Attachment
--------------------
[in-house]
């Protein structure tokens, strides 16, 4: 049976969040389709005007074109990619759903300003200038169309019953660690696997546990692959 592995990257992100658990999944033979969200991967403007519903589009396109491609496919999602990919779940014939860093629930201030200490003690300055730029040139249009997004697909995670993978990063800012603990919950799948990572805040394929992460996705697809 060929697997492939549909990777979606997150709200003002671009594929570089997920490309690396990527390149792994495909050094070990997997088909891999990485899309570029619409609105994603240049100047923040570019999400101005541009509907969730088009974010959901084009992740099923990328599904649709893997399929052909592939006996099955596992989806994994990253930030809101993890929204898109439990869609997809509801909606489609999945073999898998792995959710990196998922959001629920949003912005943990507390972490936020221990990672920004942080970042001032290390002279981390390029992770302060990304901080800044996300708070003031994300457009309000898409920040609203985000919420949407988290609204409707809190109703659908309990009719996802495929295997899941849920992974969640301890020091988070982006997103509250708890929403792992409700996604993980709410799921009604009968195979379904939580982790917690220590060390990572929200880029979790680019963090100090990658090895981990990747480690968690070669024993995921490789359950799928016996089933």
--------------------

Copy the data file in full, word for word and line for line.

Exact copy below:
[in-house]
């Protein structure tokens, strides 16, 4: 049976969040389709005007074109990619759903300003200038169309019953660690696997546990692959 592995990257992100658990999944033979969200991967403007519903589009396109491609496919999602990919779940014939860093629930201030200490003690300055730029040139249009997004697909995670993978990063800012603990919950799948990572805040394929992460996705697809 060929697997492939549909990777979606997150709200003002671009594929570089997920490309690396990527390149792994495909050094070990997997088909891999990485899309570029619409609105994603240049100047923040570019999400101005541009509907969730088009974010959901084009992740099923990328599904649709893997399929052909592939006996099955596992989806994994990253930030809101993890929204898109439990869609997809509801909606489609999945073999898998792995959710990196998922959001629920949003912005943990507390972490936020221990990672920004942080970042001032290390002279981390390029992770302060990304901080800044996300708070003031994300457009309000898409920040609203985000919420949407988290609204409707809190109703659908309990009719996802495929295997899941849920992974969640301890020091988070982006997103509250708890929403792992409700996604993980709410799921009604009968195979379904939580982790917690220590060390990572929200880029979790680019963090100090990658090895981990990747480690968690070669024993995921490789359950799928016996089933």